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  • Turkish Germans in the Federal Republic of Germany
  • Immigration, Space, and Belonging, 1961–1990
  • Online publication date: October 2018
  • pp 193-226

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6 Belonging in Reunified Germany

For Bilge Yılmaz, the fall of the Berlin Wall was nothing short of momentous. A resident of Wedding since her parents brought her to West Germany at the age of eight, the then twenty-four-year-old woman had grown up with the Wall’s presence and implications in her daily life, and she felt its destruction keenly. Yılmaz and her family followed the events on the television news, but that was not enough. “At the time, we had visitors from West Germany, from Stuttgart,” Yılmaz recalled. “We went with them [to the Wall] and there was a ton of people on the street, on either side.… We tried, too, to break down that battered wall. We still have pictures of it, that was really so wonderful, it was a pure experience.”1

Yet what started as the “wonderful” event of a divided country becoming whole, Yılmaz related, soon turned sour as first her employer and then her husband’s left Berlin for more financially attractive locations elsewhere. As manufacturing jobs emigrated from the area, the neighborhood suffered. “The people suddenly didn’t have work,” Yılmaz explained, “if no more work, then no more money.” Local businesses started to shut down. At this point in her narrative, German reunification becomes European unification, bringing with it the euro and higher prices. The “economic hardship” of reunified Germany became more than many families in the neighborhood could handle.2 The Wall had fallen, but the financial and social challenges facing residents in Sprengelkiez had only intensified.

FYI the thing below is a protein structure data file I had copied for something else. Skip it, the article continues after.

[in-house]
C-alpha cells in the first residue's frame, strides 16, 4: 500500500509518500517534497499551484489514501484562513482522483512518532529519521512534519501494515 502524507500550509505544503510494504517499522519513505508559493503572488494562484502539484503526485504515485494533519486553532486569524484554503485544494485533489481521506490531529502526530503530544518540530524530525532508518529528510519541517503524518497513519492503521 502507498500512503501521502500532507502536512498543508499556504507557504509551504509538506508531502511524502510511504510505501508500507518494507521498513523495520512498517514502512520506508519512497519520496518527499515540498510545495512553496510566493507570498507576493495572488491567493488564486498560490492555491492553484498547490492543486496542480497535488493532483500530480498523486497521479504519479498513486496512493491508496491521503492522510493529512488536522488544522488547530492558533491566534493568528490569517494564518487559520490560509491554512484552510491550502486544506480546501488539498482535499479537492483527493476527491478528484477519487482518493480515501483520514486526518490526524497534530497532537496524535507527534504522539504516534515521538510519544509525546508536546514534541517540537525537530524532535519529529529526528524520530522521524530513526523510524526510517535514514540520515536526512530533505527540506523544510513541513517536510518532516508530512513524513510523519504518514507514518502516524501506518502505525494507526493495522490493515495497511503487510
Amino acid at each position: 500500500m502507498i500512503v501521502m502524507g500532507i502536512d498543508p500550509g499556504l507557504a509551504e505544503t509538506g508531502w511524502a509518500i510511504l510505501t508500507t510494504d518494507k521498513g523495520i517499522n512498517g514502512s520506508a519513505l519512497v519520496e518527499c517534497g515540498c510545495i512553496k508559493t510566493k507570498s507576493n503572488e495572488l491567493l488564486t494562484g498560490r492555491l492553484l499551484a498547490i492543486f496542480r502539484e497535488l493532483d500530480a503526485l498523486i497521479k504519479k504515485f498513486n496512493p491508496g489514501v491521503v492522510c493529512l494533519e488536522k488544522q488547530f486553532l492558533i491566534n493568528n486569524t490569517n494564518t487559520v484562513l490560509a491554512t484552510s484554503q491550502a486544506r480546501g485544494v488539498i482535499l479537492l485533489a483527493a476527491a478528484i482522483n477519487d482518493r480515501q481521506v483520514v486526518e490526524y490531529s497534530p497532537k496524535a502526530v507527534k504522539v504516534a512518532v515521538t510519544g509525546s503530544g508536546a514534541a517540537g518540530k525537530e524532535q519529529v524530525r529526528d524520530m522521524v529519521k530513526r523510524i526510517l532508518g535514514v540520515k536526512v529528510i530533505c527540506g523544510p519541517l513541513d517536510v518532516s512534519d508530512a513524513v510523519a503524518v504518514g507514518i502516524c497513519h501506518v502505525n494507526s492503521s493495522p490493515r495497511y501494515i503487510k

The worsening economic situation throughout Germany in the early post-reunification years opened a space for right-wing extremists and neo-Nazis to blame the country’s financial woes, and especially its high unemployment rates, on nonethnic Germans. Whether they were recently arrived asylum seekers or second-generation youth who had lived their whole lives in Germany, so-called foreigners became a target of political rhetoric and, on several tragic occasions, physical violence. In 1991, a mob attacked a hostel in Hoyerswerda that housed Mozambican laborers, part of a larger series of attacks against asylum seekers and former contract workers in the East. In 1992, hundreds of rioters converged on a housing complex for asylum seekers in Rostock-Lichtenhagen, throwing Molotov cocktails and clashing with police. That same year, three Turkish residents of Mölln were killed in a firebombing of their home. The violence continued into the following year: four skinheads set fire to a house in Solingen belonging to a Turkish family. Two women and three young girls died, and fourteen other family members were injured. While the Solingen attack in particular galvanized hundreds of thousands to denounce far-right radicalism and march in support of multiculturalism, it was clear that the struggles of the newly reunified German state were not limited to ethnic Germans.